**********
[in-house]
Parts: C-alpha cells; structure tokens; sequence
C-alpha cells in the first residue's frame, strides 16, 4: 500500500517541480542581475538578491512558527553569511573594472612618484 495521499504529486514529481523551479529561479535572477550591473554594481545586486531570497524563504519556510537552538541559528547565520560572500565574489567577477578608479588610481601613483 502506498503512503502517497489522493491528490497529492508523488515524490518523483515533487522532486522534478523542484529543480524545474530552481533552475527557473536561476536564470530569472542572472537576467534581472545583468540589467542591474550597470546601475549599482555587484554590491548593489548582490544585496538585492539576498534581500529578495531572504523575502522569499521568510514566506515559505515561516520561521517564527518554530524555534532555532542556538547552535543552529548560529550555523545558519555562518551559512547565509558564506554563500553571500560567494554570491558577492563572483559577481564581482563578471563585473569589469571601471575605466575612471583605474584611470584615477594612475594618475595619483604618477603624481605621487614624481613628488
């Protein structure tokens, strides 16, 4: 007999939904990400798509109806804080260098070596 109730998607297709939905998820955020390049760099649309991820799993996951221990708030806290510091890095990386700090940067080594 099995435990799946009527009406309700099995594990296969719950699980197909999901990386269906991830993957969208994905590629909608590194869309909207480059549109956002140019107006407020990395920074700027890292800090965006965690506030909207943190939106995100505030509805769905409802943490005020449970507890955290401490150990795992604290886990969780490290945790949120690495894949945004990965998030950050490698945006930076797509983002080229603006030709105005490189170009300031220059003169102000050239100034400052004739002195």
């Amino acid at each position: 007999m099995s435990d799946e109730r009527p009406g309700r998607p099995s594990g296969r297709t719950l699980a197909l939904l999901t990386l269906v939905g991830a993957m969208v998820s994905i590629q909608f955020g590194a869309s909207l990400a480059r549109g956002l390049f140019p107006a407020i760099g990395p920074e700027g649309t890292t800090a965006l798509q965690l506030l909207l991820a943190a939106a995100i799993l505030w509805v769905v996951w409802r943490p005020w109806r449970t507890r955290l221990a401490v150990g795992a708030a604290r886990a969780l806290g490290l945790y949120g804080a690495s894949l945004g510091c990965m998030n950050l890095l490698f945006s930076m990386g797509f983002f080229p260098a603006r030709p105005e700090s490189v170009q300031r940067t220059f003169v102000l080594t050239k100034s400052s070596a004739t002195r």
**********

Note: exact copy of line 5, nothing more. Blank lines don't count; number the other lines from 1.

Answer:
């Amino acid at each position: 007999m099995s435990d799946e109730r009527p009406g309700r998607p099995s594990g296969r297709t719950l699980a197909l939904l999901t990386l269906v939905g991830a993957m969208v998820s994905i590629q909608f955020g590194a869309s909207l990400a480059r549109g956002l390049f140019p107006a407020i760099g990395p920074e700027g649309t890292t800090a965006l798509q965690l506030l909207l991820a943190a939106a995100i799993l505030w509805v769905v996951w409802r943490p005020w109806r449970t507890r955290l221990a401490v150990g795992a708030a604290r886990a969780l806290g490290l945790y949120g804080a690495s894949l945004g510091c990965m998030n950050l890095l490698f945006s930076m990386g797509f983002f080229p260098a603006r030709p105005e700090s490189v170009q300031r940067t220059f003169v102000l080594t050239k100034s400052s070596a004739t002195r």